The skin part of the wound usually heals within 2-3 weeks. The stitches also dissolve within a few weeks, so you may start to feel less tender around this time. However, since second degree tears involve the muscle below the skin, it’s not always clear how long this part of the tear takes to heal. In fact, many studies show that symptoms can last much longer than this. For example, one study found that almost 1 in 5 women with second degree tears reported perineal pain at 6 months postpartum. So even if the external tear is healed, you may not feel back to normal for months.

What can you do to help it heal faster and feel better?

  • Keep the area clean to minimize the risk of infection. Change your pad regularly and don’t have sex and use tampons until cleared by your provider. Wash your hands before and after you go to the bathroom.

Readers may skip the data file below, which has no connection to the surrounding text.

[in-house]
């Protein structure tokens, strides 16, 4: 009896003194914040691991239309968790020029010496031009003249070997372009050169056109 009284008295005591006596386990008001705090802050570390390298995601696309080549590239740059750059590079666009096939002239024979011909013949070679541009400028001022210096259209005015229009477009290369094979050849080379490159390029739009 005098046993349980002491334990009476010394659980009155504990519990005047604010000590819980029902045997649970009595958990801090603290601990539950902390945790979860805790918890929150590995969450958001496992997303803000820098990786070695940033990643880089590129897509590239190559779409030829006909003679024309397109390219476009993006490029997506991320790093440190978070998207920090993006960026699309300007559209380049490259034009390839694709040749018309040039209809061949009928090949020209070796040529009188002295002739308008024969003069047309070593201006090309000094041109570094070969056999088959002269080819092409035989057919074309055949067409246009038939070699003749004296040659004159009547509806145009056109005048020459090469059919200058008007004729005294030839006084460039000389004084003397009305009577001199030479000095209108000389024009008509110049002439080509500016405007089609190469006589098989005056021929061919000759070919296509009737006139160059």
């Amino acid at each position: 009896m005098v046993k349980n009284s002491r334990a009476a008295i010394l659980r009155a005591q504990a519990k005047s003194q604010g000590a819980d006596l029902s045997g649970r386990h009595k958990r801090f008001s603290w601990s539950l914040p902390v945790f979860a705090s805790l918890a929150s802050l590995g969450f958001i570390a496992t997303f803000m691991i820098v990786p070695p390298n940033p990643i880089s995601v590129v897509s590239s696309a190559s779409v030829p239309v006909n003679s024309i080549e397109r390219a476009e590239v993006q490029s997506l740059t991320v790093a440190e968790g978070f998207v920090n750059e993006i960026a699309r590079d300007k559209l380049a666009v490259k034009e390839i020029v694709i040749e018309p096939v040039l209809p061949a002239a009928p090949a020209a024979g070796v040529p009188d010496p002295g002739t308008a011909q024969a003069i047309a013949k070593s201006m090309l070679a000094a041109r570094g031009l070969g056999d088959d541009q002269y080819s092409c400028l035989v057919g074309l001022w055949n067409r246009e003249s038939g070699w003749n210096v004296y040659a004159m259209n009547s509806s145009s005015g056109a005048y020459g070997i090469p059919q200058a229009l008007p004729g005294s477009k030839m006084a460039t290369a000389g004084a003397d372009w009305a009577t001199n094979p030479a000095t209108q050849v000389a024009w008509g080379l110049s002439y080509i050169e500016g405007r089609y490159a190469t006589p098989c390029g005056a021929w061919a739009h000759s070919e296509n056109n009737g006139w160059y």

• Avoid constipation so you don’t burst your stitches. Water, high-fiber foods, and stool softeners can help.
  • Try ice packs, witch hazel pads, sitz baths, and pain meds to reduce pain and swelling.
  • Do pelvic floor exercises to strengthen the muscles and increase blood flow. Belly breathing, pelvic tilts, and kegels are good examples of gentle pelvic floor exercises that you can do on your own. A pelvic floor physical therapist can help treat pain and any other symptoms that might persist after the wound is healed.

Related: How to start rehabilitating and strengthening immediately postpartum

When can you have sex again after a 2nd degree tear?

Generally, it’s not advised to have sex before the 6-week checkup because of the risk of infection. However, once your provider examines the tear and confirms that it’s healing well and the risk of infection is low, it’s more of a matter of when you’re ready. Again, it’s a wide range of normal, but the average time to resume sex after a 2nd degree tear is 8-9 weeks. However, over 10% have not resumed sex at 6 months. Painful sex, also referred to as dyspareunia, can be fixed, so don’t be embarrassed to talk to your provider about it.

Related: What to do about painful sex after childbirth